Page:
Do remember to take out insurance when you go off to University or College.

By the way, don't forget to insure your bike, even if you are going to a busy bike city like Oxford or Cambridge.

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The Caravan Club at the heart of the Welsh Tourism Review 09 July 2008

The Caravan Club was delighted to co-host the annual Wales Tourism Exhibition and Reception at the home of the Welsh Assembly Government, the Senedd in Cardiff Bay last week. The timing was particularly relevant as the industry is being consulted as part of a wide ranging tourism review. This has been commissioned by Tourism Minister, Rhodri Glyn Thomas with the Wales Tourism Alliance, to provide a deeper understanding of the current and future needs of tourism in Wales.

Caravan Club Chairman, Grenville Chamberlain, welcomed the gathered audience of Assembly Members and representatives from tourism businesses across Wales to the reception. One of the key aspects under consideration in the review is the sustainability of the tourism product. “The Club’s activities fit perfectly with sustainability ambitions,” commented Grenville Chamberlain. “Combining as it does care and respect for the land and its wildlife through our biodiversity initiatives, with consideration of the needs of local communities and rural economies across Wales.”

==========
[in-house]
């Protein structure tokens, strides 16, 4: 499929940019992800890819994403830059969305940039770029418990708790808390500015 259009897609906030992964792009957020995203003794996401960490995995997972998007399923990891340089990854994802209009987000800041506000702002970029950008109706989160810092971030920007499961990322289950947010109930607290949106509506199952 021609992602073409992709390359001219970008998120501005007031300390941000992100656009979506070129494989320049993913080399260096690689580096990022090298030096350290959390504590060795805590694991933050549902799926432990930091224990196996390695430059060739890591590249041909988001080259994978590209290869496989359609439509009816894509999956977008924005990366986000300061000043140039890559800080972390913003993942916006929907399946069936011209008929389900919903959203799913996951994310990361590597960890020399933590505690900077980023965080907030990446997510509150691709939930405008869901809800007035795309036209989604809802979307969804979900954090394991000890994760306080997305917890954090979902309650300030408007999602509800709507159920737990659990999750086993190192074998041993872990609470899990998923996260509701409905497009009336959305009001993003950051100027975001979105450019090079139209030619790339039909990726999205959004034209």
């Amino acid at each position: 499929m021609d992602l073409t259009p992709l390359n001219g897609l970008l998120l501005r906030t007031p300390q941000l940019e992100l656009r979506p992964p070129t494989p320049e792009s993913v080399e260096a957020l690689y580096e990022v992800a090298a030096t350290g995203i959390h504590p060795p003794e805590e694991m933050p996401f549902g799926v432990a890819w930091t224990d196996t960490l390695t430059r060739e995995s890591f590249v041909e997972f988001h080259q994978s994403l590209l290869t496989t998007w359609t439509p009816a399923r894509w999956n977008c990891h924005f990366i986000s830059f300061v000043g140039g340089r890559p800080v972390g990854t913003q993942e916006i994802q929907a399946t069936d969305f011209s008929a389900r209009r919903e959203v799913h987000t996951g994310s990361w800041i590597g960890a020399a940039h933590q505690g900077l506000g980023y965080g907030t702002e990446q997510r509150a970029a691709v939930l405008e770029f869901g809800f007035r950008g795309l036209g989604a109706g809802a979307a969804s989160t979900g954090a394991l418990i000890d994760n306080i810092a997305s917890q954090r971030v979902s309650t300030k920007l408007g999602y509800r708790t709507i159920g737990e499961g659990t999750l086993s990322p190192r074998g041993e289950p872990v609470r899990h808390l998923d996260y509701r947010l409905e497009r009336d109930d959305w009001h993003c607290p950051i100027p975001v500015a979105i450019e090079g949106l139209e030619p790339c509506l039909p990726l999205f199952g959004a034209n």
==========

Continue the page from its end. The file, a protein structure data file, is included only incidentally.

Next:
Rhodri Glyn Thomas, himself a keen caravanner and long-standing Caravan Club member, paid tribute to the wonderful experiences that caravanning can bring. “Nothing is more important to the sustainability of tourism in Wales than preserving our wonderful landscape and unique heritage,” he said. “Caravanning is a perfect way to explore our country and I recommend it anyone.”

Chair of the Wales Tourism Alliance, Julian Burrell OBE said “A key aim of the Wales Tourism Alliance is to inform our Assembly Members of the immense economic contribution that tourism makes to Wales. The Caravan Club helps to bring millions of pounds into Wales each year and its professionalism, energy and enthusiasm – and its commitment to quality – stands at the heart of the modern industry in Wales.”

Now in its 101st year, The Caravan Club is Europe’s premier touring organisation representing the interests of one million caravanners, motor caravanners and trailer tent owners. For more information visit The Club’s award-winning website at www.caravanclub.co.uk

Source The Caravan Club

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Fact File - England & Wales

Part "P" Building Regulations (Electrical Safety in Dwellings)